After that, after we talked about what remained to do, one student did a prayer to Diana as a lunar goddess, which was interesting considering that I very much connect the top of Mt. Erie to Artemis (though I had not mentioned that to her!). Then, I did my short sung prayers to Antinous (in Latin) and Polydeukion (in Greek), and as I did so, the wind–which had been calm and barely present before that–suddenly blew up in accompaniment. When the prayers were over, the wind died down again. While this is not unprecedented in my outdoor prayer and ritual life on my native islands, it’s been a while since I’ve done outdoor ritual on my native islands (which I must definitely fix soon!), and it elicited comment by the students later. My gods, they do like to make an entrance when called upon! ;)
After that, we sat and contemplated nature in various other ways, and partook of its bounties in further fashions as we wound down a bit. Also, one of my students is, for lack of a better term, a “rock-talker,” and brought various rocks with her–including one to leave at the site which wanted to be there in the grotto/shrine area. She gave each of us a rock to chat with for a while, and the one I had was white and very smooth and shiny, and part of it almost formed a right triangle that was then a triangular prism with a near-perfect right angled rectangular side. It also had a strangely hot and energetic feeling, even though the rock itself was as cold as any rock might have been in my hand up at that height. Very pleasant!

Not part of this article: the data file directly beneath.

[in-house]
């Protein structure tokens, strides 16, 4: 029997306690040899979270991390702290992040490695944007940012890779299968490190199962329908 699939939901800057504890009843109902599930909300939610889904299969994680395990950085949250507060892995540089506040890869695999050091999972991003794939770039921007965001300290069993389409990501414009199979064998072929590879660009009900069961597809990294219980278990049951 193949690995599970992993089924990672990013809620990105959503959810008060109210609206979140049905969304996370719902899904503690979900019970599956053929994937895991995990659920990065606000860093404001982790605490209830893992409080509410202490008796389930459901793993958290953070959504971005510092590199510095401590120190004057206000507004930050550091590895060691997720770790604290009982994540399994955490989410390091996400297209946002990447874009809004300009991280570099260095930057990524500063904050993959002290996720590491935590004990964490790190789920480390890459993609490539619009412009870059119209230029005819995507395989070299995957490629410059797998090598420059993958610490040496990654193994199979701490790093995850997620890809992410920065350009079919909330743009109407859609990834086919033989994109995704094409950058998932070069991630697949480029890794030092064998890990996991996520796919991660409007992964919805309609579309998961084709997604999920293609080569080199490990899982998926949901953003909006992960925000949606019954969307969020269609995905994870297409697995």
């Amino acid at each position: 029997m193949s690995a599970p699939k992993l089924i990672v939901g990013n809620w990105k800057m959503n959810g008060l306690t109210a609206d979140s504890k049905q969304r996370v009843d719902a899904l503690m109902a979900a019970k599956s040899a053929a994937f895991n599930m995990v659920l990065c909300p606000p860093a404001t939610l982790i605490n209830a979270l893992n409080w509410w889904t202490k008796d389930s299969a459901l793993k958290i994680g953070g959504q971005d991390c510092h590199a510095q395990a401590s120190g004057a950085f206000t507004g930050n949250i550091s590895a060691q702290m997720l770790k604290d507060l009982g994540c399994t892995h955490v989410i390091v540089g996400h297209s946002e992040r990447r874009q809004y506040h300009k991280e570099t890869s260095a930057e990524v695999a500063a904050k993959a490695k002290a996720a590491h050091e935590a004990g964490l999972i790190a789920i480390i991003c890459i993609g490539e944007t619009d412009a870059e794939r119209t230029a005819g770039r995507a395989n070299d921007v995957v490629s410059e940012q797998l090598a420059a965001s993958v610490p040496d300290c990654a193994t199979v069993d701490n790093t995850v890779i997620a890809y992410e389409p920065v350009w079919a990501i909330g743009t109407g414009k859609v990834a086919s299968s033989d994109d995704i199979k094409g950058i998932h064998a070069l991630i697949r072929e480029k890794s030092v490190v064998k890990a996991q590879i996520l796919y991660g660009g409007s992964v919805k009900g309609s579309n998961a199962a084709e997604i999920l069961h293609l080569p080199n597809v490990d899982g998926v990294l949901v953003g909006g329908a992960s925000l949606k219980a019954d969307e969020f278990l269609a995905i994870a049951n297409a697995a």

From there, we went to 7-11, and in honor of Venatio Apri (yesterday), we got hot dogs and other things there for our post-ritual feast. We went up to Cap Sante Point, and as the sun finished setting, we ate our food and chatted for a while longer before getting chai and heading back. And that was our first ritual outing together! We have many more planned, and hopefully the student/community group that results from this will include many other folks with whom we can share such experiences in the future!
Something that struck me about this was how informal this was…and yet, how very folk-based it was. (And by that, I mean “folksy,” not folkish, if you see the difference…!?!) Folk-type traditions tend to be pretty simple and straight-forward; there isn’t a lot of analysis, there isn’t a lot of extended ritual speech or use of words, it’s more about natural things, places, people, and feelings and experiences. It’s good to do that sort of ritual now and then; even though I love other sorts of rituals as well, this more simple and low-key one felt very good and was a nice way to connect with the group and with the land that we’ll all be working on and from for the near future.
So, from my viewpoint, an entirely successful, enjoyable, and moving event! I look forward to working with these students again on many things in the future, and with others in the eventual group; and, if all goes well, to sharing a photo of the decorated Floralia grotto with all of you soon!